Tunisians shun vote for powerless new parliament


Published: 2022-12-18 11:59

Last Updated: 2024-05-17 00:10

Tunisians shun vote for powerless new parliament
Tunisians shun vote for powerless new parliament

Tunisians on Saturday overwhelmingly boycotted an election for a new parliament which will have virtually no authority following a power grab by President Kais Saied in the birthplace of the Arab Spring, according to AFP.

Electoral board president Farouk Bouasker said that by close of polls at 6:00 pm (1700 GMT), just 8.8 percent of the nine-million-strong electorate had cast votes.

That would be the lowest participation in any poll since the revolution.

Opposition groups boycotted the election, saying it was part of a "coup" against the only democracy to have emerged from the 2011 uprisings across the region.

Bouasker acknowledged turnout was "modest" but said it could be explained by "the absence of foreign financing, in contrast to previous elections."

"This was the cleanest election, with no vote-buying," he said.

Preliminary results are expected Monday.

The National Salvation Front, the main opposition alliance which includes Ennahdha, described the low turnout as "seismic," and called on the president to bring all political forces together for consultations.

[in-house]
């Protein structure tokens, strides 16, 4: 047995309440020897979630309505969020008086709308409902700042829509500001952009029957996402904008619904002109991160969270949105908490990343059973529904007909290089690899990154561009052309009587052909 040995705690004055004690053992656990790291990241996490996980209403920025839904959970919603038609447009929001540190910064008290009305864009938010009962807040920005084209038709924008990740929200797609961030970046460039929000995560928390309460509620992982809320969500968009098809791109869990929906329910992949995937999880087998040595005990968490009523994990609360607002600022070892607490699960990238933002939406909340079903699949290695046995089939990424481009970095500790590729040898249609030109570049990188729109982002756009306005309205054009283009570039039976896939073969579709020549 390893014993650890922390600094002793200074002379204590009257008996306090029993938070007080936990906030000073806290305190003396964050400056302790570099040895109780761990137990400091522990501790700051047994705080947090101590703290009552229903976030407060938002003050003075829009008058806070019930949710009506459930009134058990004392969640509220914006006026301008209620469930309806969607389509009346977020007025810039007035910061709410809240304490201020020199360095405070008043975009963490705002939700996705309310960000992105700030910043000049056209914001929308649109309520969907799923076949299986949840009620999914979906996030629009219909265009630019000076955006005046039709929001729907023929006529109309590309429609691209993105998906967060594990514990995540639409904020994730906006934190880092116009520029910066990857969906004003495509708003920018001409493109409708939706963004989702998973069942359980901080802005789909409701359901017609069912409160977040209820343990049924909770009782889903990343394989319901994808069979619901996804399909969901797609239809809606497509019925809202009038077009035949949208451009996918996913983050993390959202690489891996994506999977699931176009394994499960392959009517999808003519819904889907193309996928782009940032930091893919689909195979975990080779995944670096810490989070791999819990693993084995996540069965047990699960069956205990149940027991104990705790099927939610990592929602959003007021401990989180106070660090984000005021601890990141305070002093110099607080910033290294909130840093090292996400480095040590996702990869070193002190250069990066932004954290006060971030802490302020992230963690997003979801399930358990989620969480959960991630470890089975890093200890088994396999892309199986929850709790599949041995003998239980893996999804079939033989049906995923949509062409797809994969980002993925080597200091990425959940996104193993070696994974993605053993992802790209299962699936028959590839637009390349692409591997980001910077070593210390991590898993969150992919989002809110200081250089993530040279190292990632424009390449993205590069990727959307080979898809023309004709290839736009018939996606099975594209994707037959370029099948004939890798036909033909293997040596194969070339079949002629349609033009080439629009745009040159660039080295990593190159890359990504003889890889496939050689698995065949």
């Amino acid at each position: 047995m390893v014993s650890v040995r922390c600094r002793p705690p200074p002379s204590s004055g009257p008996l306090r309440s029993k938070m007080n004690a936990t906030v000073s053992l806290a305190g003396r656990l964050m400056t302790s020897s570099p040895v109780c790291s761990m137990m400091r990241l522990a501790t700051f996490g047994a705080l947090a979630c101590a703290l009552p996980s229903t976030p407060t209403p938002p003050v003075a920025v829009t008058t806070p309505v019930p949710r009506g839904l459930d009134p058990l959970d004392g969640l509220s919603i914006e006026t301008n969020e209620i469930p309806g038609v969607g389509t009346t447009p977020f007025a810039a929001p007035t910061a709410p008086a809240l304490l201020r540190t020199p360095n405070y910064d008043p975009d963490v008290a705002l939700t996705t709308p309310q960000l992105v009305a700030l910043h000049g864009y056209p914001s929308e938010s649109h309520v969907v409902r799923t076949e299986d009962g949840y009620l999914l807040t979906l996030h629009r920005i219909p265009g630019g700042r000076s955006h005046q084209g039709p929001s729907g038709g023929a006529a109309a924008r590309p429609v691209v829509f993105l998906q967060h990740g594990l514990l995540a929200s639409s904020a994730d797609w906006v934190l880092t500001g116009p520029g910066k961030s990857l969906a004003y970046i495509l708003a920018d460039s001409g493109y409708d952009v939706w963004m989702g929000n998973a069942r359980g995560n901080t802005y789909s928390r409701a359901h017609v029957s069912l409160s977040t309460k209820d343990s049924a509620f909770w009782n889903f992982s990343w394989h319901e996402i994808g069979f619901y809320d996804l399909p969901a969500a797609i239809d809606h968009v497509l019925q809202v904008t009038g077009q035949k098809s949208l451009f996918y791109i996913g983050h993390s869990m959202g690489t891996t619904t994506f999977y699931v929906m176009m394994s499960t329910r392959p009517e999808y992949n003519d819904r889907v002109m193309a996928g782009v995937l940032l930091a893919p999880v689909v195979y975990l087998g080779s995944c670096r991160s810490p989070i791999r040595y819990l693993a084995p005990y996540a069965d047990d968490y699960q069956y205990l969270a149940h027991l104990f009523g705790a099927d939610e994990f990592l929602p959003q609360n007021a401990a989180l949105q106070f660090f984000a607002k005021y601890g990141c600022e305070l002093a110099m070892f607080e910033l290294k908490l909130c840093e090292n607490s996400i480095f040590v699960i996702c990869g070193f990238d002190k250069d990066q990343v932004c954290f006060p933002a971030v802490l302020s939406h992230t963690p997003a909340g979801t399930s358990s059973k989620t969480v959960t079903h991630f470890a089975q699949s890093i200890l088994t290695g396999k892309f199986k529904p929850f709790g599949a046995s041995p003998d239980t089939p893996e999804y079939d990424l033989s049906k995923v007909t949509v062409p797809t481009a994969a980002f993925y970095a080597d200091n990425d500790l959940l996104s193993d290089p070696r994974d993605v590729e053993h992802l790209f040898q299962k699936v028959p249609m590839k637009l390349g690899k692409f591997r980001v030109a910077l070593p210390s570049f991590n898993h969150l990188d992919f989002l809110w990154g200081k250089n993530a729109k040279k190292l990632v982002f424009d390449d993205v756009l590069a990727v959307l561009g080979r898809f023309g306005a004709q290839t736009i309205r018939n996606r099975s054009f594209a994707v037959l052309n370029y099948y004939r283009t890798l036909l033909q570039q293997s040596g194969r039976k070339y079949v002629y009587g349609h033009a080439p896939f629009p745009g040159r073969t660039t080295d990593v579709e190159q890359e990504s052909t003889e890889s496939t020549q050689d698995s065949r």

The ballot followed three weeks of barely noticeable campaigning, with few posters in the streets and no serious debate among a public preoccupied with day-to-day economic survival.

It comes almost a year and a half after Saied deployed military vehicles to suspend parliament, following months of political deadlock and economic crisis exacerbated by the coronavirus pandemic.

His power grab sparked fears for the democracy ushered in after the ouster of dictator Zine El Abidine Ben Ali.

In the impoverished central city of Kasserine, Mohammed Jraidi, 40, said he was boycotting the poll.

"I don't have any faith in the political class," he said. "They've used us as lab rats for all types of elections while the economy gets worse and worse."

Tunisia expert Youssef Cherif said that even though turnout was just nine percent, the parliament being elected "is supposedly more democratic and representative than all previous parliaments in the country's history."